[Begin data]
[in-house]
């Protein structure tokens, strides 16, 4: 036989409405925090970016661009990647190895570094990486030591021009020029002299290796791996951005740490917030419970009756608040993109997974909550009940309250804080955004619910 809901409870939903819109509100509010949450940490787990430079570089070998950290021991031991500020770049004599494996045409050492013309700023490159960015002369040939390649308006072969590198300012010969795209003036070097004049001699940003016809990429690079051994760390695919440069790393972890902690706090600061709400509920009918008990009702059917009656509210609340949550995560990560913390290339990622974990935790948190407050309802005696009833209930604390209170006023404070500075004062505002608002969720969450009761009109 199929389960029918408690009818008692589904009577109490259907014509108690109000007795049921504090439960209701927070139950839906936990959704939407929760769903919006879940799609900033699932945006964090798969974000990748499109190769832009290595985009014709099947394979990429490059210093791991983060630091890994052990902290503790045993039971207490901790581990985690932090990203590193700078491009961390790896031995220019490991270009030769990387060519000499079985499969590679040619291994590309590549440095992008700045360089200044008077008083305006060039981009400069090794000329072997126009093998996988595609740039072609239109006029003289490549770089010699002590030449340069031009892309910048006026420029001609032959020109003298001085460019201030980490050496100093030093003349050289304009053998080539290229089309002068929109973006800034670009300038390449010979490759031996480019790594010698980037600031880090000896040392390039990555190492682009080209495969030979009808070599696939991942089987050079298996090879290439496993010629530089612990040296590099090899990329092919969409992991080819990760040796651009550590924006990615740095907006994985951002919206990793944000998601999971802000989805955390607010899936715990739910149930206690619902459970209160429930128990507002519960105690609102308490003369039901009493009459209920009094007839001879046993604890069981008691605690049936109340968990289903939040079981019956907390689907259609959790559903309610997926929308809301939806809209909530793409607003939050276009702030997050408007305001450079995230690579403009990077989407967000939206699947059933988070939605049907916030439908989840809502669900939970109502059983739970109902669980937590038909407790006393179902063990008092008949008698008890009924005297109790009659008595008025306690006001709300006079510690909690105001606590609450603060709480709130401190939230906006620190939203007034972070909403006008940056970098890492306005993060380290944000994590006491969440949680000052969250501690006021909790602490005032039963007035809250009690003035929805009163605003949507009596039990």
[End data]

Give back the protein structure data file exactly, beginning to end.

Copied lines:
[in-house]
């Protein structure tokens, strides 16, 4: 036989409405925090970016661009990647190895570094990486030591021009020029002299290796791996951005740490917030419970009756608040993109997974909550009940309250804080955004619910 809901409870939903819109509100509010949450940490787990430079570089070998950290021991031991500020770049004599494996045409050492013309700023490159960015002369040939390649308006072969590198300012010969795209003036070097004049001699940003016809990429690079051994760390695919440069790393972890902690706090600061709400509920009918008990009702059917009656509210609340949550995560990560913390290339990622974990935790948190407050309802005696009833209930604390209170006023404070500075004062505002608002969720969450009761009109 199929389960029918408690009818008692589904009577109490259907014509108690109000007795049921504090439960209701927070139950839906936990959704939407929760769903919006879940799609900033699932945006964090798969974000990748499109190769832009290595985009014709099947394979990429490059210093791991983060630091890994052990902290503790045993039971207490901790581990985690932090990203590193700078491009961390790896031995220019490991270009030769990387060519000499079985499969590679040619291994590309590549440095992008700045360089200044008077008083305006060039981009400069090794000329072997126009093998996988595609740039072609239109006029003289490549770089010699002590030449340069031009892309910048006026420029001609032959020109003298001085460019201030980490050496100093030093003349050289304009053998080539290229089309002068929109973006800034670009300038390449010979490759031996480019790594010698980037600031880090000896040392390039990555190492682009080209495969030979009808070599696939991942089987050079298996090879290439496993010629530089612990040296590099090899990329092919969409992991080819990760040796651009550590924006990615740095907006994985951002919206990793944000998601999971802000989805955390607010899936715990739910149930206690619902459970209160429930128990507002519960105690609102308490003369039901009493009459209920009094007839001879046993604890069981008691605690049936109340968990289903939040079981019956907390689907259609959790559903309610997926929308809301939806809209909530793409607003939050276009702030997050408007305001450079995230690579403009990077989407967000939206699947059933988070939605049907916030439908989840809502669900939970109502059983739970109902669980937590038909407790006393179902063990008092008949008698008890009924005297109790009659008595008025306690006001709300006079510690909690105001606590609450603060709480709130401190939230906006620190939203007034972070909403006008940056970098890492306005993060380290944000994590006491969440949680000052969250501690006021909790602490005032039963007035809250009690003035929805009163605003949507009596039990």